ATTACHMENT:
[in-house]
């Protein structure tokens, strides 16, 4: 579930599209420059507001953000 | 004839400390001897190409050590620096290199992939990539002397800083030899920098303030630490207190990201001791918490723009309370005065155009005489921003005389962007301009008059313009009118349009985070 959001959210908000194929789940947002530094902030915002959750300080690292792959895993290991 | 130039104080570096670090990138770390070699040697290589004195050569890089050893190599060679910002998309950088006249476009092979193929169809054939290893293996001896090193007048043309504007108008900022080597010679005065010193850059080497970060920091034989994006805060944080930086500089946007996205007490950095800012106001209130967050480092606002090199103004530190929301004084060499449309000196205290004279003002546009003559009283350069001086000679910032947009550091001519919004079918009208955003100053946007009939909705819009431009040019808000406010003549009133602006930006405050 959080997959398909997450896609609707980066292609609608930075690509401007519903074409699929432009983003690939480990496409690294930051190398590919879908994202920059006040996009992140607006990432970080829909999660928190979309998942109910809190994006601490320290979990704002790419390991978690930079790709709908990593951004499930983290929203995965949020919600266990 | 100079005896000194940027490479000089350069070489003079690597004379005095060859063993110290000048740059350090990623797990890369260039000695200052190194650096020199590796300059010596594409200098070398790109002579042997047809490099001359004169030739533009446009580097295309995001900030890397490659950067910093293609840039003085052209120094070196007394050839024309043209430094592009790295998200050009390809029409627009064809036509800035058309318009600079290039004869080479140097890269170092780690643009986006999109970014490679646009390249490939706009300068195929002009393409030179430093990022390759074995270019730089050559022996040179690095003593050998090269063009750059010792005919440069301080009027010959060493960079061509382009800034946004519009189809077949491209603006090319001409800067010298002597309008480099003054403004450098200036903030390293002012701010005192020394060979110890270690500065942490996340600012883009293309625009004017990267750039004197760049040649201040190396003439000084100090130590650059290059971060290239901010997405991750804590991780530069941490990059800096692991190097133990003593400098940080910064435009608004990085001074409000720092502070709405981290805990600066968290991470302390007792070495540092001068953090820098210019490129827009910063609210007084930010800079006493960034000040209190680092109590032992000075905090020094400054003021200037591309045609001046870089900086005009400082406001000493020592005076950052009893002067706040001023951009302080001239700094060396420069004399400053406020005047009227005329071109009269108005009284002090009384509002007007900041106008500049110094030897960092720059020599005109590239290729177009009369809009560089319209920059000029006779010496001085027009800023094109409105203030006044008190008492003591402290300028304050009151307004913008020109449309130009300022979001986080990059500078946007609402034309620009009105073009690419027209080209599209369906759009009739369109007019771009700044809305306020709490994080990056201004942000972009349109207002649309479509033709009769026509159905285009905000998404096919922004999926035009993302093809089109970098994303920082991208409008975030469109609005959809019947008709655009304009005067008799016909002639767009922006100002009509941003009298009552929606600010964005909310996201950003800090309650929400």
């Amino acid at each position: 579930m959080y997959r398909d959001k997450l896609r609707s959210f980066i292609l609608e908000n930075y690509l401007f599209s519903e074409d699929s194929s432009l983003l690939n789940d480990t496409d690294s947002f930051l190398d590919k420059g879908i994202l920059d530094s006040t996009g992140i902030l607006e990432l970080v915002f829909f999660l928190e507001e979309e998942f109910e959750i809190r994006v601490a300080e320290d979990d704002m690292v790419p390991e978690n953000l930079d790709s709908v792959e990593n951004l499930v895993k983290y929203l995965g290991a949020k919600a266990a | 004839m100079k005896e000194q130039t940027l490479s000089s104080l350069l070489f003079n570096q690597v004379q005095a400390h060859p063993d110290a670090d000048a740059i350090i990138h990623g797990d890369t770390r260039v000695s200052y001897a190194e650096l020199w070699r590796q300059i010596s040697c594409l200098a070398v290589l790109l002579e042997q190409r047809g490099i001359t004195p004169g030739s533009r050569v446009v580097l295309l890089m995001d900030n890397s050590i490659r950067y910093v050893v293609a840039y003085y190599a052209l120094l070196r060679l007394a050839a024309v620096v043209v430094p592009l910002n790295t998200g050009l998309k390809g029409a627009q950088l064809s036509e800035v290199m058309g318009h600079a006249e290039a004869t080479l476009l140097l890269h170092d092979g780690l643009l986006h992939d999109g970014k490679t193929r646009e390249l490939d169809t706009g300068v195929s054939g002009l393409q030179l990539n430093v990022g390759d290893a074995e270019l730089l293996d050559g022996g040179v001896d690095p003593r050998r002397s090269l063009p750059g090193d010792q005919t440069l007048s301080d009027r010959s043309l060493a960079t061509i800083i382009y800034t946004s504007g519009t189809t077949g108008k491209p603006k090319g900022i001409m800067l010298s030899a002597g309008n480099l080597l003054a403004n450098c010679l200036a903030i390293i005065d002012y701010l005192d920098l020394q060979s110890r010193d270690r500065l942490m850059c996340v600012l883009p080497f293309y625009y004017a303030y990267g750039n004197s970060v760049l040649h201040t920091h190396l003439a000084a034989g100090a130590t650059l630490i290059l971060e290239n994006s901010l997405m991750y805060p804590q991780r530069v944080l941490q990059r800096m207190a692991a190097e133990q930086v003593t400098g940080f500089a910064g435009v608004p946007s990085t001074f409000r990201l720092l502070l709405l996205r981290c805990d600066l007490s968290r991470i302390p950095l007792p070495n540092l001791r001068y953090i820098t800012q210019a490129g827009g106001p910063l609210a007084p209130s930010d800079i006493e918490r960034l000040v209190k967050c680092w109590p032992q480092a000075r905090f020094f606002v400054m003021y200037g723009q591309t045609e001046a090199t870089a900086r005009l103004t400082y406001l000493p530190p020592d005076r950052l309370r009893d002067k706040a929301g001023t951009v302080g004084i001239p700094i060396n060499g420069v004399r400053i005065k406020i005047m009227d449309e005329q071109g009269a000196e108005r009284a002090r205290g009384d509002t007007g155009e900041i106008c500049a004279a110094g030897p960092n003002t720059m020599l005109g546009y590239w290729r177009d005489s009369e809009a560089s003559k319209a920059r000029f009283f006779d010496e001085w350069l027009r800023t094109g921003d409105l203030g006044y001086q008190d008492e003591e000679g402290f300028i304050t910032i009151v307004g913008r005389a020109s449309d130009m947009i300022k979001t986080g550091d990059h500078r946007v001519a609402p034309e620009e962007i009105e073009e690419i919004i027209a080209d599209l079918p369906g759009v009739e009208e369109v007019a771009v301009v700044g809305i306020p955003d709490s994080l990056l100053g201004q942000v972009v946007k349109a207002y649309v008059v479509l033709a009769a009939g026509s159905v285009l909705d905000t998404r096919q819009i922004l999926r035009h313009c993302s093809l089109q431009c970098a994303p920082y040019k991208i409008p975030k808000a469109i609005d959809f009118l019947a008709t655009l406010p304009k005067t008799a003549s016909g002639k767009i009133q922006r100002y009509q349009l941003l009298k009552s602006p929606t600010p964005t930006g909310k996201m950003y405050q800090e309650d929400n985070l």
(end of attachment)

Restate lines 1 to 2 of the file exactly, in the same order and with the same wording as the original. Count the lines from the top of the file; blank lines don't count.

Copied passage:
[in-house]
């Protein structure tokens, strides 16, 4: 579930599209420059507001953000 | 004839400390001897190409050590620096290199992939990539002397800083030899920098303030630490207190990201001791918490723009309370005065155009005489921003005389962007301009008059313009009118349009985070 959001959210908000194929789940947002530094902030915002959750300080690292792959895993290991 | 130039104080570096670090990138770390070699040697290589004195050569890089050893190599060679910002998309950088006249476009092979193929169809054939290893293996001896090193007048043309504007108008900022080597010679005065010193850059080497970060920091034989994006805060944080930086500089946007996205007490950095800012106001209130967050480092606002090199103004530190929301004084060499449309000196205290004279003002546009003559009283350069001086000679910032947009550091001519919004079918009208955003100053946007009939909705819009431009040019808000406010003549009133602006930006405050 959080997959398909997450896609609707980066292609609608930075690509401007519903074409699929432009983003690939480990496409690294930051190398590919879908994202920059006040996009992140607006990432970080829909999660928190979309998942109910809190994006601490320290979990704002790419390991978690930079790709709908990593951004499930983290929203995965949020919600266990 | 100079005896000194940027490479000089350069070489003079690597004379005095060859063993110290000048740059350090990623797990890369260039000695200052190194650096020199590796300059010596594409200098070398790109002579042997047809490099001359004169030739533009446009580097295309995001900030890397490659950067910093293609840039003085052209120094070196007394050839024309043209430094592009790295998200050009390809029409627009064809036509800035058309318009600079290039004869080479140097890269170092780690643009986006999109970014490679646009390249490939706009300068195929002009393409030179430093990022390759074995270019730089050559022996040179690095003593050998090269063009750059010792005919440069301080009027010959060493960079061509382009800034946004519009189809077949491209603006090319001409800067010298002597309008480099003054403004450098200036903030390293002012701010005192020394060979110890270690500065942490996340600012883009293309625009004017990267750039004197760049040649201040190396003439000084100090130590650059290059971060290239901010997405991750804590991780530069941490990059800096692991190097133990003593400098940080910064435009608004990085001074409000720092502070709405981290805990600066968290991470302390007792070495540092001068953090820098210019490129827009910063609210007084930010800079006493960034000040209190680092109590032992000075905090020094400054003021200037591309045609001046870089900086005009400082406001000493020592005076950052009893002067706040001023951009302080001239700094060396420069004399400053406020005047009227005329071109009269108005009284002090009384509002007007900041106008500049110094030897960092720059020599005109590239290729177009009369809009560089319209920059000029006779010496001085027009800023094109409105203030006044008190008492003591402290300028304050009151307004913008020109449309130009300022979001986080990059500078946007609402034309620009009105073009690419027209080209599209369906759009009739369109007019771009700044809305306020709490994080990056201004942000972009349109207002649309479509033709009769026509159905285009905000998404096919922004999926035009993302093809089109970098994303920082991208409008975030469109609005959809019947008709655009304009005067008799016909002639767009922006100002009509941003009298009552929606600010964005909310996201950003800090309650929400």